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Open Access Highly Accessed Research article

Peripheral blood gene expression patterns discriminate among chronic inflammatory diseases and healthy controls and identify novel targets

Bertalan Mesko1, Szilard Poliska114, Andrea Szegedi3, Zoltan Szekanecz5, Karoly Palatka6, Maria Papp6 and Laszlo Nagy124*

Author affiliations

1 Department of Biochemistry and Molecular Biology, University of Debrecen, Debrecen, Hungary

2 Apoptosis and Genomics Research Group of the Hungarian Academy of Sciences, Research Center for Molecular Medicine, Medical and Health Science Center, University of Debrecen, Debrecen, Hungary

3 Department of Dermatology, Medical and Health Science Center, University of Debrecen, Debrecen, Hungary

4 Clinical Genomics Center, Medical and Health Science Center, University of Debrecen, Debrecen, Hungary

5 Department of Rheumatology, Institute of Medicine, University of Debrecen, Medical and Health Science Center, Debrecen, Hungary

6 2nd Department of Medicine, University of Debrecen, Medical and Health Science Center, Debrecen, Hungary

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Citation and License

BMC Medical Genomics 2010, 3:15  doi:10.1186/1755-8794-3-15

Published: 5 May 2010

Abstract

Background

Chronic inflammatory diseases including inflammatory bowel disease (IBD; Crohn's disease and ulcerative colitis), psoriasis and rheumatoid arthritis (RA) afflict millions of people worldwide, but their pathogenesis is still not well understood.

It is also not well known if distinct changes in gene expression characterize these diseases and if these patterns can discriminate between diseased and control patients and/or stratify the disease. The main focus of our work was the identification of novel markers that overlap among the 3 diseases or discriminate them from each other.

Methods

Diseased (n = 13, n = 15 and n = 12 in IBD, psoriasis and RA respectively) and healthy patients (n = 18) were recruited based on strict inclusion and exclusion criteria; peripheral blood samples were collected by clinicians (30 ml) in Venous Blood Vacuum Collection Tubes containing EDTA and peripheral blood mononuclear cells were separated by Ficoll gradient centrifugation. RNA was extracted using Trizol reagent. Gene expression data was obtained using TaqMan Low Density Array (TLDA) containing 96 genes that were selected by an algorithm and the statistical analyses were performed in Prism by using non-parametric Mann-Whitney U test (P-values < 0.05).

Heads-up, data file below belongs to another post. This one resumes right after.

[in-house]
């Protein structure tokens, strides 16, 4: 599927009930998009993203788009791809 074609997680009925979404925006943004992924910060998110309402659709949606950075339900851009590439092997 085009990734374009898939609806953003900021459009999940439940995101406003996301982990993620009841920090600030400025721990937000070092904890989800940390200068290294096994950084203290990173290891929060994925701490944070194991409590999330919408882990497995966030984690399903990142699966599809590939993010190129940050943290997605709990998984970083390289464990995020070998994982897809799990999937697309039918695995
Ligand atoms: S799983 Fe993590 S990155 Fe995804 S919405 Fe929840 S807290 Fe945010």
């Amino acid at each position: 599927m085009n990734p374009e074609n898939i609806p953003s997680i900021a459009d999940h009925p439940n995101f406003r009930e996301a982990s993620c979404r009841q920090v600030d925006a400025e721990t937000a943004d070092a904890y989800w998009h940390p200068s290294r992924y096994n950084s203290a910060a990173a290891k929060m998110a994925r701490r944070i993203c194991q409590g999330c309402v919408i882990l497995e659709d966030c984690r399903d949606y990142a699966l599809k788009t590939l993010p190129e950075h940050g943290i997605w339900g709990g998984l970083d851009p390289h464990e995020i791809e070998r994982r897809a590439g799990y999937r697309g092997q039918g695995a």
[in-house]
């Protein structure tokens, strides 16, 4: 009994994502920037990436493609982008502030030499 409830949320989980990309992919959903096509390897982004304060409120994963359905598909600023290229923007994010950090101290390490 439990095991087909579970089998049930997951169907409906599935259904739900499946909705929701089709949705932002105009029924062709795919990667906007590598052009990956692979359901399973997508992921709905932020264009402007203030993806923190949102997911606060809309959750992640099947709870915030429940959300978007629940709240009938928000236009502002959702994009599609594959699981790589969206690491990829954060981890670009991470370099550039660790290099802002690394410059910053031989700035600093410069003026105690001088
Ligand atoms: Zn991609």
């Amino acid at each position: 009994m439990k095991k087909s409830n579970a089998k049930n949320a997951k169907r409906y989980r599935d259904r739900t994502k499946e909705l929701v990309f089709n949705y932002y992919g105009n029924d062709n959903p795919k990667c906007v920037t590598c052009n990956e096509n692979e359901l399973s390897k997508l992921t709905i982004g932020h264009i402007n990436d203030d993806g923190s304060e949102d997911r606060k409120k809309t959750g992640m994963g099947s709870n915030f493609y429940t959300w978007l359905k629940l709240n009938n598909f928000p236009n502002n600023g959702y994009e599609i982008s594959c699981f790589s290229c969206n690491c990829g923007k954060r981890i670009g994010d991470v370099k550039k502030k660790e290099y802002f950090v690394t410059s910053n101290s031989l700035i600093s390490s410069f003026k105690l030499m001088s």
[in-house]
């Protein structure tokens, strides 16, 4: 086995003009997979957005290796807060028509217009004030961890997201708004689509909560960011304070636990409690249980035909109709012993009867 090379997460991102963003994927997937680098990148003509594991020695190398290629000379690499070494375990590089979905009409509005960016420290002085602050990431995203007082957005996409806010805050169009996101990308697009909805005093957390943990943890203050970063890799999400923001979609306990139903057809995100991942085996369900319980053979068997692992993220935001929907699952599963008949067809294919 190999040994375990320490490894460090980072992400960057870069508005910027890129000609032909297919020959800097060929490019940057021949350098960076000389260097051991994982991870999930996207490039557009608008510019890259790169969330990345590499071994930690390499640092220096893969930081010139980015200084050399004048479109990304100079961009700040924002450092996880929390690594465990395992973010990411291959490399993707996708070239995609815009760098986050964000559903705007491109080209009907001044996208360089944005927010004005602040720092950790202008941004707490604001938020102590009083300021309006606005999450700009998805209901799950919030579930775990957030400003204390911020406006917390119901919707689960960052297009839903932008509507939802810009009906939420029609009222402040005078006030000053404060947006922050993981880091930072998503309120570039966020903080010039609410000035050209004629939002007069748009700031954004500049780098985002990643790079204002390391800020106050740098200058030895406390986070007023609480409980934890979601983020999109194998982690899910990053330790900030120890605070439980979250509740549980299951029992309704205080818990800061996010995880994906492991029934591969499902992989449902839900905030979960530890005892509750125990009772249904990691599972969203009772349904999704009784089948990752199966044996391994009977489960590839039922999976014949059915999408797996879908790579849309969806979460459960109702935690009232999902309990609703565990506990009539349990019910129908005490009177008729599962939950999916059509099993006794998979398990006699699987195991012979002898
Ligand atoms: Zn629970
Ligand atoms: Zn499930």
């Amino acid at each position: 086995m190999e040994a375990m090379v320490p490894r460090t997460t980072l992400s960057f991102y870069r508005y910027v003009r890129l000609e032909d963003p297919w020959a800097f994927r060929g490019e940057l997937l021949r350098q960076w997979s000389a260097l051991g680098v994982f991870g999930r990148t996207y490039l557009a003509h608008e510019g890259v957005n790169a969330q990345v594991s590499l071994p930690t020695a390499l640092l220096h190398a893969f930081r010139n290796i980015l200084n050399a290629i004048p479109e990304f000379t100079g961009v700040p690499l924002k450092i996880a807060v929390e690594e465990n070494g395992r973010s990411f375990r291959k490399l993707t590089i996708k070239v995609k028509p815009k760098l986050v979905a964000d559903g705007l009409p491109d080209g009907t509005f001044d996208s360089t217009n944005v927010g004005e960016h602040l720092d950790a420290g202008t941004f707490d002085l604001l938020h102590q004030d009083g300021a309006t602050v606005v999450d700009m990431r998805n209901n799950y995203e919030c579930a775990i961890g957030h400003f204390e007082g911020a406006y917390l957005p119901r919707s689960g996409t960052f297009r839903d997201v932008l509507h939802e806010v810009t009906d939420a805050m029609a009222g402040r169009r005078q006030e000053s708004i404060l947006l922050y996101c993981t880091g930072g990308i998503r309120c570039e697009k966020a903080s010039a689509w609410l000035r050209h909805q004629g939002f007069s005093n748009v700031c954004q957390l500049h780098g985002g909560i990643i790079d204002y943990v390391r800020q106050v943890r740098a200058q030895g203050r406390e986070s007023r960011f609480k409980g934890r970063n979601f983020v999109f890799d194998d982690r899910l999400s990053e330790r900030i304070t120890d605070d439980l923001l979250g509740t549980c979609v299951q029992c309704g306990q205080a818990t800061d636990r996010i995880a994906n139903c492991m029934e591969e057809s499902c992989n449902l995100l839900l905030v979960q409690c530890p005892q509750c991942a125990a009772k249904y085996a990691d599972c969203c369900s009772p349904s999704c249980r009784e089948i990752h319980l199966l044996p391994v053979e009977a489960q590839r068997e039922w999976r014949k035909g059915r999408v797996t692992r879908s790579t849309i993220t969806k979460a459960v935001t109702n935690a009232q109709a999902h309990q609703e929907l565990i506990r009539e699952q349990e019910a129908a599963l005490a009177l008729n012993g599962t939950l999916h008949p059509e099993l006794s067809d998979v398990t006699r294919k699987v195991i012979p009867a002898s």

Results

Here we show that using a panel of 96 disease associated genes and measuring mRNA expression levels in peripheral blood derived mononuclear cells; we could identify disease-specific gene panels that separate each disease from healthy controls. In addition, a panel of five genes such as ADM, AQP9, CXCL2, IL10 and NAMPT discriminates between all samples from patients with chronic inflammation and healthy controls. We also found genes that stratify the diseases and separate different subtypes or different states of prognosis in each condition.

Conclusions

These findings and the identification of five universal markers of chronic inflammation suggest that these diseases have a common background in pathomechanism, but still can be separated by peripheral blood gene expression. Importantly, the identified genes can be associated with overlapping biological processes including changed inflammatory response. Gene panels based on such markers can play a major role in the development of personalized medicine, in monitoring disease progression and can lead to the identification of new potential drug targets in chronic inflammation.